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There are significant dilemmas for governments when making decisions about energy sources and reducing greenhouse gas (ghg) emissions. Such dilemmas are present in the situations outlined below. Each of these situations is a starting point for more detailed research into aspects of the climate change issue.
What to do
Provide students with one of the two options to research. Discuss a suitable approach to complete the research task.
Methane: a hero or villain?
Natural gas is mainly methane. When burnt it produces much less carbon dioxide per unit of energy than other fossil fuels. When methane is released into the atmosphere, it is a powerful ghg.
Cattle produce around 200 litres of methane each day. The amount of methane produced depends on the quality of the animal's diet and is therefore related to the wealth of the farmer if the cattle are grain fed, or local rain patterns if the cattle are pasture fed. The production of methane by ruminant animals occurs as part of the process of digesting a diet containing mostly grass. Methane is produced in each of the two stomachs and released through the mouth and anus. It is a natural process. Methane is also generated when animal faeces decompose, especially under wet conditions.
Methane is also produced as a by-product in the sewage treatment plants and in landfill tips. Sewage treatment plants are implementing technology that captures methane produced by bacteria that break down sewage and use this waste gas to produce electricity and power the treatment plant equipment. Landfill sites also capture gases
Prompt students to think about methane gas by asking questions such as:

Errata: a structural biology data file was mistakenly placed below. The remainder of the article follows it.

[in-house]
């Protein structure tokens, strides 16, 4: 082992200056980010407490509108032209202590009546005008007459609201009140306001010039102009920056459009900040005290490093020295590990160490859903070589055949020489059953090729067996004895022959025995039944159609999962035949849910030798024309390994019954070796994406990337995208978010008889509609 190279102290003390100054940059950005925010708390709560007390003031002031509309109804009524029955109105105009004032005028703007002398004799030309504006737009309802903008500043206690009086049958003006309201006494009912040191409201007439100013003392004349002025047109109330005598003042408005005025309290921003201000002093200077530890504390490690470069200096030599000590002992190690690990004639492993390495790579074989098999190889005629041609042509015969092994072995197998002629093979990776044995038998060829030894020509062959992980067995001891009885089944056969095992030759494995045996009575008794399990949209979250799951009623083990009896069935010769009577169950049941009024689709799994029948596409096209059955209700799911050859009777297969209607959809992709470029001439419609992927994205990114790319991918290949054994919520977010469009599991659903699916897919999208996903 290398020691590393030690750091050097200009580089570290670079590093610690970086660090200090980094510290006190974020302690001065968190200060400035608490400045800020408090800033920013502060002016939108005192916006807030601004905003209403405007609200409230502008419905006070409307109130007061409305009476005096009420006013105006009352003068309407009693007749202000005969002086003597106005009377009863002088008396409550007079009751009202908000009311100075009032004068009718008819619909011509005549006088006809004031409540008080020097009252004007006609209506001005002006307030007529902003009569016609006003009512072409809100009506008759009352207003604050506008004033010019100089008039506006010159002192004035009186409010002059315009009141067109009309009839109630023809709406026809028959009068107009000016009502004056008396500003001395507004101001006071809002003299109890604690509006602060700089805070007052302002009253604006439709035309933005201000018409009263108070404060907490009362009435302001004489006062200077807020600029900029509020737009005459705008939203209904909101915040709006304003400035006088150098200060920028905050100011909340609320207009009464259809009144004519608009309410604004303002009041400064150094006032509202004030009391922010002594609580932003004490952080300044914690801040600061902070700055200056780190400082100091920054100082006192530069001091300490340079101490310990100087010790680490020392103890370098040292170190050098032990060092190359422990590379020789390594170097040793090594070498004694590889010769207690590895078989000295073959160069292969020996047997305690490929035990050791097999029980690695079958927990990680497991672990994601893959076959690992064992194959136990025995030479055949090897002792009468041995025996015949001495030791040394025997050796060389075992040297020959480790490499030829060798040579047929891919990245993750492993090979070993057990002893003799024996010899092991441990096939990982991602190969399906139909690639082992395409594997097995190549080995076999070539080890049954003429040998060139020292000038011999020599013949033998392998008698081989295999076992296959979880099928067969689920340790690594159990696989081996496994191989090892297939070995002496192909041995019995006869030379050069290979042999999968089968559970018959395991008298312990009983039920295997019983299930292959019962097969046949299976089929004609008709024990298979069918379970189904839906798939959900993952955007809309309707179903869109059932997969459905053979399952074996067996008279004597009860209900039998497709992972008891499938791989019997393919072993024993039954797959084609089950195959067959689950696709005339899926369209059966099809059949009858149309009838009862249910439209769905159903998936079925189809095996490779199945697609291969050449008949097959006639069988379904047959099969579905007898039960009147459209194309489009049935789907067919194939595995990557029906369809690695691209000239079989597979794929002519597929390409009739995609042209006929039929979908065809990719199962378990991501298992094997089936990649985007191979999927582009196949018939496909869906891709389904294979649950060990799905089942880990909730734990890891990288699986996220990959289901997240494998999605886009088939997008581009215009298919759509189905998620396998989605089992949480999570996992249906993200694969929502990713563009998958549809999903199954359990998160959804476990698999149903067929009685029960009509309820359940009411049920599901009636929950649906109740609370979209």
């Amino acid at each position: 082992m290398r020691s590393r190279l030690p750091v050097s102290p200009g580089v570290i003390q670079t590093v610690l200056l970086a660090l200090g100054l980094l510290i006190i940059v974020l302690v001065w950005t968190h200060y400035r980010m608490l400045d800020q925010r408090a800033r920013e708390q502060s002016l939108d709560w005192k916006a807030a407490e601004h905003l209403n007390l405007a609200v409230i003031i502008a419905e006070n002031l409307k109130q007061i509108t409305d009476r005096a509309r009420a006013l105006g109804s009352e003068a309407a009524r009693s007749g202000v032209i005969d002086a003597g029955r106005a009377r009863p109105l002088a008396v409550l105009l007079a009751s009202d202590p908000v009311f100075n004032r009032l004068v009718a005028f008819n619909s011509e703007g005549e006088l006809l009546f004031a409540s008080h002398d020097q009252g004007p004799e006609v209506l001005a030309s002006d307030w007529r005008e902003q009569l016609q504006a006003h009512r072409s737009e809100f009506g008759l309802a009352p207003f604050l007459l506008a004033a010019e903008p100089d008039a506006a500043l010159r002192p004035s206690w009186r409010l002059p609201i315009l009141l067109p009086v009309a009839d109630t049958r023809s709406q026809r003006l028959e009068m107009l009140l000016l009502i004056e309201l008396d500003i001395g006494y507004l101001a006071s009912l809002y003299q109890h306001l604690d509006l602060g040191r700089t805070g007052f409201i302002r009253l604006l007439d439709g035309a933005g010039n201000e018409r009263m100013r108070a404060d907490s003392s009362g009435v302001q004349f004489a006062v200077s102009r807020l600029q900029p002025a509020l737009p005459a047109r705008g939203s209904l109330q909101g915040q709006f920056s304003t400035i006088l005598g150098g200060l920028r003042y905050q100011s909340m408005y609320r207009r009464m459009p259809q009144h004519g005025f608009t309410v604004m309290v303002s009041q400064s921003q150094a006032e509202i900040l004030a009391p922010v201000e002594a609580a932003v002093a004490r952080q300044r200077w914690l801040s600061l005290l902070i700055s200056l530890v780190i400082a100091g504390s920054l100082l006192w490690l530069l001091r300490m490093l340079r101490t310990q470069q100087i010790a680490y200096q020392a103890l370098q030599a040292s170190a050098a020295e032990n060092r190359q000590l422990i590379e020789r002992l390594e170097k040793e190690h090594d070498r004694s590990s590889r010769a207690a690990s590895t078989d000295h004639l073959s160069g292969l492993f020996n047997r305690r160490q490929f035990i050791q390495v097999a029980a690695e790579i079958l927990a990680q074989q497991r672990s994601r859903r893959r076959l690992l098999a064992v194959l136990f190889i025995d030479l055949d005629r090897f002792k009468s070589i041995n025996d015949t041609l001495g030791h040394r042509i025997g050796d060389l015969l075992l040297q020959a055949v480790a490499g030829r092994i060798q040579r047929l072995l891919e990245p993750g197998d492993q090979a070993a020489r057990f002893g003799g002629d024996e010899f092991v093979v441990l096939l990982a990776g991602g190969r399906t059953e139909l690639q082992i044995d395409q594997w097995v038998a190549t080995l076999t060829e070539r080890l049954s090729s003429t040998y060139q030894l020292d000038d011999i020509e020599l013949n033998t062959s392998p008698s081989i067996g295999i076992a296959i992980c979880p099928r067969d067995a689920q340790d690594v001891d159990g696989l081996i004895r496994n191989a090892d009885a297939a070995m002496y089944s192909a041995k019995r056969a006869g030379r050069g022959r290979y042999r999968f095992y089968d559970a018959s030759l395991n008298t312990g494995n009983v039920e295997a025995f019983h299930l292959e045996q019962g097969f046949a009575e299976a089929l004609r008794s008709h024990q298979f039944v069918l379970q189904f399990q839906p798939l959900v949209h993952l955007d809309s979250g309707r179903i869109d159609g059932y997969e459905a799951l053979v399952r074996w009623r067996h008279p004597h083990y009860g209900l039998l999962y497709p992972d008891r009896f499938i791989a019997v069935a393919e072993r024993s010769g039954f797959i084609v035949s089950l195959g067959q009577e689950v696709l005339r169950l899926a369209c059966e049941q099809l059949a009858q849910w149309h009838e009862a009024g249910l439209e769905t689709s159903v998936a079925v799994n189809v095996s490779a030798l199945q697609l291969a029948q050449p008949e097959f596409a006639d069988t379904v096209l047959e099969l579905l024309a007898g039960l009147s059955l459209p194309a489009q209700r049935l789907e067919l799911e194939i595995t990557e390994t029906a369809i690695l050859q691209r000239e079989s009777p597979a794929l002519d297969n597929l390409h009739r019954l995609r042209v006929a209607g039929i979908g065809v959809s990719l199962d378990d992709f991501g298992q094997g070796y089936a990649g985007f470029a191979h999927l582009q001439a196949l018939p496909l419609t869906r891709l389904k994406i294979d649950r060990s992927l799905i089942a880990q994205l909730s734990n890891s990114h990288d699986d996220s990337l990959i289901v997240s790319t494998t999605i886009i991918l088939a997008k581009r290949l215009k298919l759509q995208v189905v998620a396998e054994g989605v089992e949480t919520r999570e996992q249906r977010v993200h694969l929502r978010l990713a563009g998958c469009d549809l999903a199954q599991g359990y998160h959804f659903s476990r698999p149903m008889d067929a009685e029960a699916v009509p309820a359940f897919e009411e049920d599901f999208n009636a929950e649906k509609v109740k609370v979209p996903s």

- How does a sewage treatment plant or landfill site become a source of methane?
- How does using waste gas such as methane help society become more sustainable? What are some of the related issues?
- In what ways are dairy and beef cattle, and sheep economically and socially valuable?
- How could farmers reduce the amount of methane generated on their farms?
- Is methane a hero or villain? Write an essay or prepare a report on this topic.
Coal: a hero or villain?
Coal is used widely to generate electricity in most parts of Australia. It is a major source of carbon dioxide emissions. Australian coal produces small quantities of sulfur dioxide and nitrogen oxides when burnt. European brown coal, on the other hand, produces large quantities of sulfur dioxide and nitrogen oxides, which produce acid rain. In Australia, the reserves of coal are far greater than reserves of natural gas or oil. This has been seen as a great advantage in the past.
Prompt students to think about coal as a source of energy by asking questions such as:
- How might the abundance of natural resources such as coal lead to higher ghg emissions?
- How does coal help to meet Australia's energy needs?
- Why might consumers of electricity not make a connection between electricity use and ghg production?
- Is there a need to adjust the use of coal to meet the energy requirements? Why?
- Prepare a report on the benefits and problems associated with the use of coal.